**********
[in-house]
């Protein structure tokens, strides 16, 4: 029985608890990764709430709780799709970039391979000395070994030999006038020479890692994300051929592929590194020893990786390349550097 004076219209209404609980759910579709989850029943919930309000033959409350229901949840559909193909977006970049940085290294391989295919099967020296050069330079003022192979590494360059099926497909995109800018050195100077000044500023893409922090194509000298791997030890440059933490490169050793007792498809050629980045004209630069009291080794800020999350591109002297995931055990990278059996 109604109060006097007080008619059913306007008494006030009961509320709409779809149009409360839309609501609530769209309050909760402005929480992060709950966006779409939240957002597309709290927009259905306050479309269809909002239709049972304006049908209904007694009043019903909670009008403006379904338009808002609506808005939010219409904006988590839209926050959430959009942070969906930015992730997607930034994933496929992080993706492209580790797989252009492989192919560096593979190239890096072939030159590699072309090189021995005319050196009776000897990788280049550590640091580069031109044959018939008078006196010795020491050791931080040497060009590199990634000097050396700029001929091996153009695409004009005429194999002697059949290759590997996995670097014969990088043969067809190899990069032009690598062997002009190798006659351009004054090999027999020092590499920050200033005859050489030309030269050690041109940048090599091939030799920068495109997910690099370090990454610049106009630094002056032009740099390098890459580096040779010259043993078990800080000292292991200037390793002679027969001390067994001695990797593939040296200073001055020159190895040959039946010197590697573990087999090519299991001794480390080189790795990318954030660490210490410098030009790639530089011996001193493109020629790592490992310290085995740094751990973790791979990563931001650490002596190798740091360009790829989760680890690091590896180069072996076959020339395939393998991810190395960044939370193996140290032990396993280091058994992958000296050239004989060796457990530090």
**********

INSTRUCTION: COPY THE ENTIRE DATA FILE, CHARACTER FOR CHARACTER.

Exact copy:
[in-house]
């Protein structure tokens, strides 16, 4: 029985608890990764709430709780799709970039391979000395070994030999006038020479890692994300051929592929590194020893990786390349550097 004076219209209404609980759910579709989850029943919930309000033959409350229901949840559909193909977006970049940085290294391989295919099967020296050069330079003022192979590494360059099926497909995109800018050195100077000044500023893409922090194509000298791997030890440059933490490169050793007792498809050629980045004209630069009291080794800020999350591109002297995931055990990278059996 109604109060006097007080008619059913306007008494006030009961509320709409779809149009409360839309609501609530769209309050909760402005929480992060709950966006779409939240957002597309709290927009259905306050479309269809909002239709049972304006049908209904007694009043019903909670009008403006379904338009808002609506808005939010219409904006988590839209926050959430959009942070969906930015992730997607930034994933496929992080993706492209580790797989252009492989192919560096593979190239890096072939030159590699072309090189021995005319050196009776000897990788280049550590640091580069031109044959018939008078006196010795020491050791931080040497060009590199990634000097050396700029001929091996153009695409004009005429194999002697059949290759590997996995670097014969990088043969067809190899990069032009690598062997002009190798006659351009004054090999027999020092590499920050200033005859050489030309030269050690041109940048090599091939030799920068495109997910690099370090990454610049106009630094002056032009740099390098890459580096040779010259043993078990800080000292292991200037390793002679027969001390067994001695990797593939040296200073001055020159190895040959039946010197590697573990087999090519299991001794480390080189790795990318954030660490210490410098030009790639530089011996001193493109020629790592490992310290085995740094751990973790791979990563931001650490002596190798740091360009790829989760680890690091590896180069072996076959020339395939393998991810190395960044939370193996140290032990396993280091058994992958000296050239004989060796457990530090």